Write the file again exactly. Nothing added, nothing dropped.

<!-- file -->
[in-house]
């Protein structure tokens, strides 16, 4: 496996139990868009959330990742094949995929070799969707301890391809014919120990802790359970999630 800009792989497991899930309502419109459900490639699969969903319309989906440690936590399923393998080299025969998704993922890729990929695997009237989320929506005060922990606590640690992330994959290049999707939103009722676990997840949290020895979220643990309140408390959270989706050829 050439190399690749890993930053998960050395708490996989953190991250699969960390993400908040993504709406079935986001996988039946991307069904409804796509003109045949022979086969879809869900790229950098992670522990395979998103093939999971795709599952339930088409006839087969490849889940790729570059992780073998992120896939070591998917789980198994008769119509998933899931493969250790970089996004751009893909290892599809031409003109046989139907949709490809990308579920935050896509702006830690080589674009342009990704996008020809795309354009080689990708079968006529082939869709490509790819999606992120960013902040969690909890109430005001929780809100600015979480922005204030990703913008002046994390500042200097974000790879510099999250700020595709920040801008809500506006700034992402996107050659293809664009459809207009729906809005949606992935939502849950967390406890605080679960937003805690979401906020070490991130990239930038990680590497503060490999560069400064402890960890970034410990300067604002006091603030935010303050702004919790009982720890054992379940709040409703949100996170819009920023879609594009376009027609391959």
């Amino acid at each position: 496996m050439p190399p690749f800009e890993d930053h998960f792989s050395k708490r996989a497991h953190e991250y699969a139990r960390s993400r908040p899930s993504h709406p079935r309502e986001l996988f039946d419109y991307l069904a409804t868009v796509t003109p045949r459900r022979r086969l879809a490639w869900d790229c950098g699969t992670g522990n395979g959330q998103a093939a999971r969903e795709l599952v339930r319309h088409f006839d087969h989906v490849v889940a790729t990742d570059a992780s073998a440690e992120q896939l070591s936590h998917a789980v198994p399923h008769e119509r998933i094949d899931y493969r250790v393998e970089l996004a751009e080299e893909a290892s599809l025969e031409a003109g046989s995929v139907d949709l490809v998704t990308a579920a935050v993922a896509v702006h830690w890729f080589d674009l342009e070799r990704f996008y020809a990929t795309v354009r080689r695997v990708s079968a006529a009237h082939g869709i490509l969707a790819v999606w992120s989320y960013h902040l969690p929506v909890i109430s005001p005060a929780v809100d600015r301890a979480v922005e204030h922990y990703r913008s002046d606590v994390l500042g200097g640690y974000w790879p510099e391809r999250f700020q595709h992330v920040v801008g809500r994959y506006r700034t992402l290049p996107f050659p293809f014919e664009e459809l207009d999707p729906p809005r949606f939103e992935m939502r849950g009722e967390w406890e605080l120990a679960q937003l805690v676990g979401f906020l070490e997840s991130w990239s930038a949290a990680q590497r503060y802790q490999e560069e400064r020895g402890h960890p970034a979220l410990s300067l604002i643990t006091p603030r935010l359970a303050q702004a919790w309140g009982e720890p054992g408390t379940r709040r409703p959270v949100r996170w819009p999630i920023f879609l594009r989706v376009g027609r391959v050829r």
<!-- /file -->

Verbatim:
[in-house]
């Protein structure tokens, strides 16, 4: 496996139990868009959330990742094949995929070799969707301890391809014919120990802790359970999630 800009792989497991899930309502419109459900490639699969969903319309989906440690936590399923393998080299025969998704993922890729990929695997009237989320929506005060922990606590640690992330994959290049999707939103009722676990997840949290020895979220643990309140408390959270989706050829 050439190399690749890993930053998960050395708490996989953190991250699969960390993400908040993504709406079935986001996988039946991307069904409804796509003109045949022979086969879809869900790229950098992670522990395979998103093939999971795709599952339930088409006839087969490849889940790729570059992780073998992120896939070591998917789980198994008769119509998933899931493969250790970089996004751009893909290892599809031409003109046989139907949709490809990308579920935050896509702006830690080589674009342009990704996008020809795309354009080689990708079968006529082939869709490509790819999606992120960013902040969690909890109430005001929780809100600015979480922005204030990703913008002046994390500042200097974000790879510099999250700020595709920040801008809500506006700034992402996107050659293809664009459809207009729906809005949606992935939502849950967390406890605080679960937003805690979401906020070490991130990239930038990680590497503060490999560069400064402890960890970034410990300067604002006091603030935010303050702004919790009982720890054992379940709040409703949100996170819009920023879609594009376009027609391959």
């Amino acid at each position: 496996m050439p190399p690749f800009e890993d930053h998960f792989s050395k708490r996989a497991h953190e991250y699969a139990r960390s993400r908040p899930s993504h709406p079935r309502e986001l996988f039946d419109y991307l069904a409804t868009v796509t003109p045949r459900r022979r086969l879809a490639w869900d790229c950098g699969t992670g522990n395979g959330q998103a093939a999971r969903e795709l599952v339930r319309h088409f006839d087969h989906v490849v889940a790729t990742d570059a992780s073998a440690e992120q896939l070591s936590h998917a789980v198994p399923h008769e119509r998933i094949d899931y493969r250790v393998e970089l996004a751009e080299e893909a290892s599809l025969e031409a003109g046989s995929v139907d949709l490809v998704t990308a579920a935050v993922a896509v702006h830690w890729f080589d674009l342009e070799r990704f996008y020809a990929t795309v354009r080689r695997v990708s079968a006529a009237h082939g869709i490509l969707a790819v999606w992120s989320y960013h902040l969690p929506v909890i109430s005001p005060a929780v809100d600015r301890a979480v922005e204030h922990y990703r913008s002046d606590v994390l500042g200097g640690y974000w790879p510099e391809r999250f700020q595709h992330v920040v801008g809500r994959y506006r700034t992402l290049p996107f050659p293809f014919e664009e459809l207009d999707p729906p809005r949606f939103e992935m939502r849950g009722e967390w406890e605080l120990a679960q937003l805690v676990g979401f906020l070490e997840s991130w990239s930038a949290a990680q590497r503060y802790q490999e560069e400064r020895g402890h960890p970034a979220l410990s300067l604002i643990t006091p603030r935010l359970a303050q702004a919790w309140g009982e720890p054992g408390t379940r709040r409703p959270v949100r996170w819009p999630i920023f879609l594009r989706v376009g027609r391959v050829r």